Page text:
Latour on Durkheim: Part 5 of 5

Latour’s core criticism of Durkheim’s sociology of religion has been as follows: ‘gods’ are springing up everywhere. And they are springing up beyond the purview of Durkheim’s own sociological method. It is as if Durkheim’s own statement—‘men know well that they are acted upon, but they do not know by whom’, The Elementary Forms of the Religious Life, p.209—has rebounded with ironic relish upon his own head.

[…] en pratiquant une telle hypothèse, on voit que Durkheim a parfaitement repéré non pas le ‘roc solide’ universel et intemporel du dieu société unique mais un polythéisme pratique bien plus suggestif et intéressant que le cadre immobile qu’il a propose (18).

[…] in pursuing such a hypothesis, what we can see is that Durkheim has perfectly captured not the unique, ‘rock solid’, universal and timeless Dieu­-Société, but rather a practical polytheism, one that is much more suggestive and interesting than the fixed framework he did propose. (my translation)

Durkheim’s book therefore has value if we can somehow recalibrate its core intuition that religion is a function of the performance of agents.

In fact, Latour takes this further, and suggests that if we can do away with this nonsense of the Dieu­-Société then we can take Durkheim’s book as diagnosing a number of such agencies, or as he will now call them ‘divinities’, each one functioning according to a different mode of existence:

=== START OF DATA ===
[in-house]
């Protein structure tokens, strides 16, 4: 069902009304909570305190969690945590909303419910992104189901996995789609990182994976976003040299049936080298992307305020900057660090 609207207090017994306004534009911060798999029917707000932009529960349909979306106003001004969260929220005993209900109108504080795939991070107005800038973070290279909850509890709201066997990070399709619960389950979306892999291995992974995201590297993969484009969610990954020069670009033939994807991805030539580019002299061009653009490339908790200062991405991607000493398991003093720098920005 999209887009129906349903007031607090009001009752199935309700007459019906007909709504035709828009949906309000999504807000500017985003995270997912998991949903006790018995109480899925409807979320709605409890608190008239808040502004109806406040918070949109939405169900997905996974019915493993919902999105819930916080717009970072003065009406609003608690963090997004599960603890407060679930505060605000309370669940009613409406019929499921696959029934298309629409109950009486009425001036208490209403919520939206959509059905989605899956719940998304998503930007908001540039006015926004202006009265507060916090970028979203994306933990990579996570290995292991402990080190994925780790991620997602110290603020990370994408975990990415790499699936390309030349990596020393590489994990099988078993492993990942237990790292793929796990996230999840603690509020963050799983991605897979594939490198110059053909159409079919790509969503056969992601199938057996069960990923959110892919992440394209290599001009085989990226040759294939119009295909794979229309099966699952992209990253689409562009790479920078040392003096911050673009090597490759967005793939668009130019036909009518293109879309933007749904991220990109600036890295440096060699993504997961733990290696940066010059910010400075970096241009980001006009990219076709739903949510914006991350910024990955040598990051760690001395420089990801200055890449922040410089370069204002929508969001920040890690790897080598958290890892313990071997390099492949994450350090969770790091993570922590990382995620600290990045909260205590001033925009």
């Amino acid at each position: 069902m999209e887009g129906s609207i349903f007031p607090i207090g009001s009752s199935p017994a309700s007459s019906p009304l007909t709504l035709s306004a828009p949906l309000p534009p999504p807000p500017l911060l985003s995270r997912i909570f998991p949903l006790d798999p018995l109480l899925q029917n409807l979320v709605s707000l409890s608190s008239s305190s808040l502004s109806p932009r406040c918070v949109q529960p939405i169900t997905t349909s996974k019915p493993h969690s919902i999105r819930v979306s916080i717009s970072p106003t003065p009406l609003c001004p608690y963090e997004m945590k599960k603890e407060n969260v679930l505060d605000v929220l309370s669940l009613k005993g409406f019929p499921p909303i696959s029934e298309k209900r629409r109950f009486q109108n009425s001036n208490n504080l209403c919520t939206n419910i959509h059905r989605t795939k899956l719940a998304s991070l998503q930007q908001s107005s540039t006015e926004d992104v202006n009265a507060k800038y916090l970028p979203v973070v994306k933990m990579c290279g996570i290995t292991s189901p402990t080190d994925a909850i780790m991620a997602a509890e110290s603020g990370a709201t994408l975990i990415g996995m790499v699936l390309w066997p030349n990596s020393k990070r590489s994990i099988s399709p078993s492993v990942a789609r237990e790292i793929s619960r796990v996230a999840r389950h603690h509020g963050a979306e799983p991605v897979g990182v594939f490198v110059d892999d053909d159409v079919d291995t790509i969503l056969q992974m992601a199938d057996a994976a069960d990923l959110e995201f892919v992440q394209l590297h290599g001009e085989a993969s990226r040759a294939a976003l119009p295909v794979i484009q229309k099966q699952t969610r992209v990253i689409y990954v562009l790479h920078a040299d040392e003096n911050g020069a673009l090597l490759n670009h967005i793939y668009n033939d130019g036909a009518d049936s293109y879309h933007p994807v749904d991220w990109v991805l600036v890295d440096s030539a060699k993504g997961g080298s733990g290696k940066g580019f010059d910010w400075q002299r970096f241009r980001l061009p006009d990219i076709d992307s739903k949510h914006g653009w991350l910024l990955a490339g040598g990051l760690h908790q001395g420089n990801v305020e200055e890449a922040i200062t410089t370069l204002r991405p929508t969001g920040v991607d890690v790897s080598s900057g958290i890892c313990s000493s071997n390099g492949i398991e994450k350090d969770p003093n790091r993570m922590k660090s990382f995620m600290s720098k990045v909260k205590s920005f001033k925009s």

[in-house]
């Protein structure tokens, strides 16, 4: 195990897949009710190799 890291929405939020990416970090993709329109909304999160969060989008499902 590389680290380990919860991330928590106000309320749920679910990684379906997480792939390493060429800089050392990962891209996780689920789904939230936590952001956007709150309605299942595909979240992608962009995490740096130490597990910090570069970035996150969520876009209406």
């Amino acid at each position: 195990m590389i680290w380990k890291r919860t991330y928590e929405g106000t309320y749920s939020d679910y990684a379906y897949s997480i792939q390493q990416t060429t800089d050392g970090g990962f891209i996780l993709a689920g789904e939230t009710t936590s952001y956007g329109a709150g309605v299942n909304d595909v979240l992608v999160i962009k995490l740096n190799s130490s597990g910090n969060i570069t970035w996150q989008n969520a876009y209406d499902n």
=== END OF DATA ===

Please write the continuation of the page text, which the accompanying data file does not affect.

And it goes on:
• [POL]: in the book, Durkheim aptly describes the phenomenon of religious oratory, where a single individual is able to harness a large crowd towards some religious end. As a mode of existence, however, we can now see that this is a tantalizing expression of the political circle (p.19).
  • [REP]: in the book Durkheim tries to make religious objects obedient to the overweaning ‘naturalised’ order that is given by the Dieu­-Société, as if such objects were granted meaning by this metaphysical paymaster. As a mode of existence, however, we can now see that Durkheim’s descriptions of objects in the world are not universal and impersonal, but granted meaning within a complex matrix of lines of force and lineages of reproduction.
  • [MET]: contra his commitment to the unilateral agency of the Dieu­-Société, what we find in Durkheim are careful descriptions of human subjects welcoming a proliferation of religious agents into their lives with a view to metamorphosis and change (21).

For Latour, then, Durkheim is an ur-identifier of modes of existence, and thus shows himself more sensitive to the situation of pluralisme ontologique (22) than he is usually supposed to be. Modes of existence can be found in the most surprising places!

And so what is the conclusion of Latour’s review of Durkheim’s text? For Latour, the ‘elementary forms of religion’ proposed by Durkheim are an attempt to ignore or bypass the ‘advanced forms’ that theology should be preparing to handle and is able to handle if its regime of truth is correctly understood. It is precisely these ‘formes avancées de la théologie’ (p.21) that Latour himself will be handling in his configuration of religion as [REL].

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